Maybe You Like Comma Splices, Maybe You Don't
Lots of writers use comma splices, but many editors and teachers don't
If you're one of those people whose writing gets corrected by someone else, you may sometimes get called out for using a comma where what's technically called for is a period or a semi-colon. It's called a comma splice (or comma fault, comma blunder, comma error, or don't do that with a comma). (We made up that last one, sorry.) And it's quite common. In fact, there's an example of one in that parenthetical we used just now; if we had wanted to avoid a comma splice we would have said, "We made up that last one. Sorry."
So what is it exactly? A comma splice is a joining of two independent clauses with nothing but a comma. (Quick review: an independent clause is a part of a sentence that has its own subject and verb and could be used by itself as a simple sentence but is instead part of a larger sentence.) Comma splices are a subspecies of run-on sentence; a run-on sentence is when two independent clauses are joined without the correct conjunction or punctuation.
To avoid a comma splice you can do one of several things. You can 1) make each clause its own sentence, 2) you can join the clauses with a semicolon instead of a comma, or 3) or you can replace the comma with a conjunction like and, but, because, or although. If the second clause is long, you can also keep the comma before the conjunction.) Here are examples of each kind of solution:
With a comma splice: The hat does not fit, it's too tight.
1) The hat does not fit. It's too tight. 2) The hat does not fit; it's too tight. 3) The hat does not fit because it's too tight. longer) The hat does not fit, and it's so tight that my brain hurts when I wear it.
Comma splices are not a new phenomenon. In fact, they seem to be survivors from an older, looser form of punctuation. And by "older" we mean really old:
As to the old one, I knew not what to do with him, he was so fierce I durst not go into the pit to him….
— Daniel Defoe, Robinson Crusoe, 1719
Why, sure Betty, thou art bewitcht, this Cream is burnt too.
— Jonathan Swift, Polite Conversation, 1738
The New Jersey job was obtained, I contrived a copperplate press for it.…
— Benjamin Franklin, Autobiography, 1771
No one was correcting these writers back in their day; there was, in fact, nothing to correct. Eighteenth century punctuation did not follow the conventions that we practice today. But even as the standards of punctuation were evolving during the 19th century to those we're familiar with, the older, looser punctuation continued to be employed in the personal letters of well-known writers:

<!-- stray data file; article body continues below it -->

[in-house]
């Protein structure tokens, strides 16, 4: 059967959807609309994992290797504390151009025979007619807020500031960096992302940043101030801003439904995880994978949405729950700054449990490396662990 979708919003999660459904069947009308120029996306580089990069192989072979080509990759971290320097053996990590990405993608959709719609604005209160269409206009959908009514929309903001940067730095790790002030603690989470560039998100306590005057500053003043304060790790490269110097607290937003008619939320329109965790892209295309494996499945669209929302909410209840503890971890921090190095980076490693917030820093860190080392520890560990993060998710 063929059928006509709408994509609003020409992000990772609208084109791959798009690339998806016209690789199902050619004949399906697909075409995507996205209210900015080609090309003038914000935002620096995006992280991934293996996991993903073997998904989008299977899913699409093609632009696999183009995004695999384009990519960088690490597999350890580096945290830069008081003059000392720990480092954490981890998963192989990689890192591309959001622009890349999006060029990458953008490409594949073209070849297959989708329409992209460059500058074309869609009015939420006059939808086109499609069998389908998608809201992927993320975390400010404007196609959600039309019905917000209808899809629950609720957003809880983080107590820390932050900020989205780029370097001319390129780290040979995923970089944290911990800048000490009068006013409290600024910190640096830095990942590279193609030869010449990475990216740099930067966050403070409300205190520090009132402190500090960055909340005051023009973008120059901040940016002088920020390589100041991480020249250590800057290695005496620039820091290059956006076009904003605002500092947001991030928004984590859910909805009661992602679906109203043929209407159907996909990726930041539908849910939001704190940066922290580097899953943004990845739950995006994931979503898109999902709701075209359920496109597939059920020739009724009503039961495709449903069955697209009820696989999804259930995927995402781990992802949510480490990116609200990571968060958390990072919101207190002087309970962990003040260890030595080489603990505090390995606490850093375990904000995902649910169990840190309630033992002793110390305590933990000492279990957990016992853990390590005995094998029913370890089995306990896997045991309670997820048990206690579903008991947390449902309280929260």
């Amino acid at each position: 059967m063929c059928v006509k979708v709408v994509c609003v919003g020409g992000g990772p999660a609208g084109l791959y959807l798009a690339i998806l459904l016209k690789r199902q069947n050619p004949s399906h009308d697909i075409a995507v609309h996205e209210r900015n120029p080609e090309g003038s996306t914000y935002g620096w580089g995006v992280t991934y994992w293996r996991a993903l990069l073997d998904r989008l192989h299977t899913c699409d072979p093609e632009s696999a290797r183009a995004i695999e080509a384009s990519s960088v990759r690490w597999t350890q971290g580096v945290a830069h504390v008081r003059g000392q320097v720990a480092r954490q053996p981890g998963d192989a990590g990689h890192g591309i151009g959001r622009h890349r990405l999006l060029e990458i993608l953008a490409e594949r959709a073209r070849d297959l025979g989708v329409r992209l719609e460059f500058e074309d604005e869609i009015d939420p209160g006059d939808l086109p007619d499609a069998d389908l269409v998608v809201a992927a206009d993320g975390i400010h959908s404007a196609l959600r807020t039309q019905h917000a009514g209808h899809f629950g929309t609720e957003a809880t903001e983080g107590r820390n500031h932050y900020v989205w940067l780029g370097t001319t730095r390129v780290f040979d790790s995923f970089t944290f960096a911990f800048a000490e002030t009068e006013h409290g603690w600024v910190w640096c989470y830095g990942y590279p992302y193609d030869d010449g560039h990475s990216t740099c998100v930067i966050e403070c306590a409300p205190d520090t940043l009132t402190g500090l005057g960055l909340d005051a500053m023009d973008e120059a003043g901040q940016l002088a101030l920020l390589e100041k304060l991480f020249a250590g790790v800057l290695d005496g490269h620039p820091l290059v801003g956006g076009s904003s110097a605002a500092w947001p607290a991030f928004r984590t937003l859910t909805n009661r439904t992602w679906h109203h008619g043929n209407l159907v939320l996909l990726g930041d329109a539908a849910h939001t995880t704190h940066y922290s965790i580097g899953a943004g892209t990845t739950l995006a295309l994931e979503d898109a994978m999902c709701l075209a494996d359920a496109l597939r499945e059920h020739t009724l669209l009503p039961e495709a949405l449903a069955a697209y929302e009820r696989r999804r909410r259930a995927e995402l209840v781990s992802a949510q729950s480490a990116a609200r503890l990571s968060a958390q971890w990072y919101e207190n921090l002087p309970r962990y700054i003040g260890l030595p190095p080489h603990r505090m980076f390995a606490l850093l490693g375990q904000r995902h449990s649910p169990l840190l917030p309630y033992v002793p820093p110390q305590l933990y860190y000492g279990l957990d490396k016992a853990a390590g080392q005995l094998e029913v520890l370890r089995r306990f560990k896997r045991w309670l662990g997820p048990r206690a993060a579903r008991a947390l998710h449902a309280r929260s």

I have found your white mittens, they were folded up within my clean nightcap….
— Jane Austen, letter, 24 Aug. 1805
It is not necessary for Miss M. to be an authoress, indeed I do not think publishing at all creditable either to men or women….
— Lord Byron, letter, 1 May 1812
Well, I won't talk about myself, it is not a healthy topic.
— Lewis Carroll, letter, 29(?) July 1885
It seems most probable that the origin of the comma splice is the use of the comma to represent a relatively brief pause in speech (18th-century prose is closer to actual speech than it often appears now, and letters are often a close approximation of speech). Further evidence for this hypothesis can be found in modern transcriptions of speech. In the next example, the speech is fictitious:
"This is Tyler," she said. "He grew up in Tennessee, he has a horse named Custard—"
— Gillian Flynn, Gone Girl, 2012
The two independent clauses about Tyler read as though they are spoken so rapidly that any punctuation other than a comma would hardly seem possible. The comma similarly used turns up in transcriptions of actual speech:
"The toxic anger built up, the confusion built up…."
— Anne Rice, Nightline, 11 Aug. 2010
Letters and speech (both fictitious and transcribed) demonstrate language at the less formal end of the spectrum, and that is where the comma splice is most at home. It's also very common in poetry and is found in fiction too:
On the white beach, ground-up coral and broken bones, a group of the children are walking. They must have been swimming, they're still wet and glistering.
— Margaret Atwood, Oryx and Crake, 2003
Language writer Stan Carey has an extensive list of examples of comma splices in action, some of which work better than others.
In writing assignments a comma splice is typically regarded as an error. In informal writing, though, a comma splice can be carried off successfully with the right kind of clauses: not too long, and preferably related. Adventurous writers pull it off regularly.